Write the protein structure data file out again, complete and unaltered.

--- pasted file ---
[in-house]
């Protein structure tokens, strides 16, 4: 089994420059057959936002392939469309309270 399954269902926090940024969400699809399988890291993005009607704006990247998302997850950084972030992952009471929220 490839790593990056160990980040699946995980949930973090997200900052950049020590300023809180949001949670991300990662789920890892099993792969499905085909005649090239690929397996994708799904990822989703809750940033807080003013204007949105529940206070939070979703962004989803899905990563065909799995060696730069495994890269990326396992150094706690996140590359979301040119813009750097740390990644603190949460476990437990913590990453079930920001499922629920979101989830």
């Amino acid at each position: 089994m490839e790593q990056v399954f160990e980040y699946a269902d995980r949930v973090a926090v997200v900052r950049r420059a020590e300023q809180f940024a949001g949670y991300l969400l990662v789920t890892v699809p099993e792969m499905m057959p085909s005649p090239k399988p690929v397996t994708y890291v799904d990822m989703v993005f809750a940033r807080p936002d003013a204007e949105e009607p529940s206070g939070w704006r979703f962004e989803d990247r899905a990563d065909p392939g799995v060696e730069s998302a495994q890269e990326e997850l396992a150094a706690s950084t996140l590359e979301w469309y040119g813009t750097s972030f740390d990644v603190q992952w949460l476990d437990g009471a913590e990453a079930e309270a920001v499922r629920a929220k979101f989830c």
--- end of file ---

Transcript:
[in-house]
């Protein structure tokens, strides 16, 4: 089994420059057959936002392939469309309270 399954269902926090940024969400699809399988890291993005009607704006990247998302997850950084972030992952009471929220 490839790593990056160990980040699946995980949930973090997200900052950049020590300023809180949001949670991300990662789920890892099993792969499905085909005649090239690929397996994708799904990822989703809750940033807080003013204007949105529940206070939070979703962004989803899905990563065909799995060696730069495994890269990326396992150094706690996140590359979301040119813009750097740390990644603190949460476990437990913590990453079930920001499922629920979101989830």
């Amino acid at each position: 089994m490839e790593q990056v399954f160990e980040y699946a269902d995980r949930v973090a926090v997200v900052r950049r420059a020590e300023q809180f940024a949001g949670y991300l969400l990662v789920t890892v699809p099993e792969m499905m057959p085909s005649p090239k399988p690929v397996t994708y890291v799904d990822m989703v993005f809750a940033r807080p936002d003013a204007e949105e009607p529940s206070g939070w704006r979703f962004e989803d990247r899905a990563d065909p392939g799995v060696e730069s998302a495994q890269e990326e997850l396992a150094a706690s950084t996140l590359e979301w469309y040119g813009t750097s972030f740390d990644v603190q992952w949460l476990d437990g009471a913590e990453a079930e309270a920001v499922r629920a929220k979101f989830c």